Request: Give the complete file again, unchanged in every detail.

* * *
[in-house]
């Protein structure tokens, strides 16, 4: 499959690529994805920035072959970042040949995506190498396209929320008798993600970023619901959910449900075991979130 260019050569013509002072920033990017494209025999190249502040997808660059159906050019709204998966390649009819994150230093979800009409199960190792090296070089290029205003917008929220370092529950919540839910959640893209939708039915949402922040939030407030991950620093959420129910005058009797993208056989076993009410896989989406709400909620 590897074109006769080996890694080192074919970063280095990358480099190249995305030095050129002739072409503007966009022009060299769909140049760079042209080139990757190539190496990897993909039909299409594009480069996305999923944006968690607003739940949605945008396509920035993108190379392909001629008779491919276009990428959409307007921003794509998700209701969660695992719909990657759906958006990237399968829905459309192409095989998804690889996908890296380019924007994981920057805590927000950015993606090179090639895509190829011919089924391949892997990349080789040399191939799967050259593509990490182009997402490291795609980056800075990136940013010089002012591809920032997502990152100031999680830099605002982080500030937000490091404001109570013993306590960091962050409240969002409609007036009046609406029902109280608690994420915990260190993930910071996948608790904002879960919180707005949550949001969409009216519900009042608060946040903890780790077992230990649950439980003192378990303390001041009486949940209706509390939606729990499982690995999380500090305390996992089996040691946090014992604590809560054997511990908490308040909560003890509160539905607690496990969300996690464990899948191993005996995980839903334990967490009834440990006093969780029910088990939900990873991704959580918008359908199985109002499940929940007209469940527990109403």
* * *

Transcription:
[in-house]
């Protein structure tokens, strides 16, 4: 499959690529994805920035072959970042040949995506190498396209929320008798993600970023619901959910449900075991979130 260019050569013509002072920033990017494209025999190249502040997808660059159906050019709204998966390649009819994150230093979800009409199960190792090296070089290029205003917008929220370092529950919540839910959640893209939708039915949402922040939030407030991950620093959420129910005058009797993208056989076993009410896989989406709400909620 590897074109006769080996890694080192074919970063280095990358480099190249995305030095050129002739072409503007966009022009060299769909140049760079042209080139990757190539190496990897993909039909299409594009480069996305999923944006968690607003739940949605945008396509920035993108190379392909001629008779491919276009990428959409307007921003794509998700209701969660695992719909990657759906958006990237399968829905459309192409095989998804690889996908890296380019924007994981920057805590927000950015993606090179090639895509190829011919089924391949892997990349080789040399191939799967050259593509990490182009997402490291795609980056800075990136940013010089002012591809920032997502990152100031999680830099605002982080500030937000490091404001109570013993306590960091962050409240969002409609007036009046609406029902109280608690994420915990260190993930910071996948608790904002879960919180707005949550949001969409009216519900009042608060946040903890780790077992230990649950439980003192378990303390001041009486949940209706509390939606729990499982690995999380500090305390996992089996040691946090014992604590809560054997511990908490308040909560003890509160539905607690496990969300996690464990899948191993005996995980839903334990967490009834440990006093969780029910088990939900990873991704959580918008359908199985109002499940929940007209469940527990109403």